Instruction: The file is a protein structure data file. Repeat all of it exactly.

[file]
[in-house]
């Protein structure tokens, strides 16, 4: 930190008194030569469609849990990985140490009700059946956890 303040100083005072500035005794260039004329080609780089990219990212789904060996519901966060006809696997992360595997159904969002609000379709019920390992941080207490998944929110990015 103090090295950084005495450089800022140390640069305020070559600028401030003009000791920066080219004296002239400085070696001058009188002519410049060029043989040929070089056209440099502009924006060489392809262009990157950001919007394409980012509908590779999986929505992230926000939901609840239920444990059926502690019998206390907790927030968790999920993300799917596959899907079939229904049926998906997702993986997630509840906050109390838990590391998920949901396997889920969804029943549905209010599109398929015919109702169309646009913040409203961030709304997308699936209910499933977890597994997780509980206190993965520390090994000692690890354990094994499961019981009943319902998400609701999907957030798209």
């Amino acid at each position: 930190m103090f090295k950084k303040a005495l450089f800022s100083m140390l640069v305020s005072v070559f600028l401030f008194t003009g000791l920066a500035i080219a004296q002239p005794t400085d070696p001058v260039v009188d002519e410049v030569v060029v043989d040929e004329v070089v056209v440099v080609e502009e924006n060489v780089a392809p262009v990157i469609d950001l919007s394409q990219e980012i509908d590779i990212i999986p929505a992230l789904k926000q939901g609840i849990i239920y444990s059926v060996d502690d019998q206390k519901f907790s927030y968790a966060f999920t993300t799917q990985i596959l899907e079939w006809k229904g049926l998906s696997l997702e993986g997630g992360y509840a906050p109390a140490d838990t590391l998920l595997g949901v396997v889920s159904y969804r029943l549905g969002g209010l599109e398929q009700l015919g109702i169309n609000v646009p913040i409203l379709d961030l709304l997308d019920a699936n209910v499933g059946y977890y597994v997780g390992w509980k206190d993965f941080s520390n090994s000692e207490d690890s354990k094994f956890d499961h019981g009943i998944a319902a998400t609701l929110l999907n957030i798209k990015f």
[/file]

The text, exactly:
[in-house]
């Protein structure tokens, strides 16, 4: 930190008194030569469609849990990985140490009700059946956890 303040100083005072500035005794260039004329080609780089990219990212789904060996519901966060006809696997992360595997159904969002609000379709019920390992941080207490998944929110990015 103090090295950084005495450089800022140390640069305020070559600028401030003009000791920066080219004296002239400085070696001058009188002519410049060029043989040929070089056209440099502009924006060489392809262009990157950001919007394409980012509908590779999986929505992230926000939901609840239920444990059926502690019998206390907790927030968790999920993300799917596959899907079939229904049926998906997702993986997630509840906050109390838990590391998920949901396997889920969804029943549905209010599109398929015919109702169309646009913040409203961030709304997308699936209910499933977890597994997780509980206190993965520390090994000692690890354990094994499961019981009943319902998400609701999907957030798209």
């Amino acid at each position: 930190m103090f090295k950084k303040a005495l450089f800022s100083m140390l640069v305020s005072v070559f600028l401030f008194t003009g000791l920066a500035i080219a004296q002239p005794t400085d070696p001058v260039v009188d002519e410049v030569v060029v043989d040929e004329v070089v056209v440099v080609e502009e924006n060489v780089a392809p262009v990157i469609d950001l919007s394409q990219e980012i509908d590779i990212i999986p929505a992230l789904k926000q939901g609840i849990i239920y444990s059926v060996d502690d019998q206390k519901f907790s927030y968790a966060f999920t993300t799917q990985i596959l899907e079939w006809k229904g049926l998906s696997l997702e993986g997630g992360y509840a906050p109390a140490d838990t590391l998920l595997g949901v396997v889920s159904y969804r029943l549905g969002g209010l599109e398929q009700l015919g109702i169309n609000v646009p913040i409203l379709d961030l709304l997308d019920a699936n209910v499933g059946y977890y597994v997780g390992w509980k206190d993965f941080s520390n090994s000692e207490d690890s354990k094994f956890d499961h019981g009943i998944a319902a998400t609701l929110l999907n957030i798209k990015f």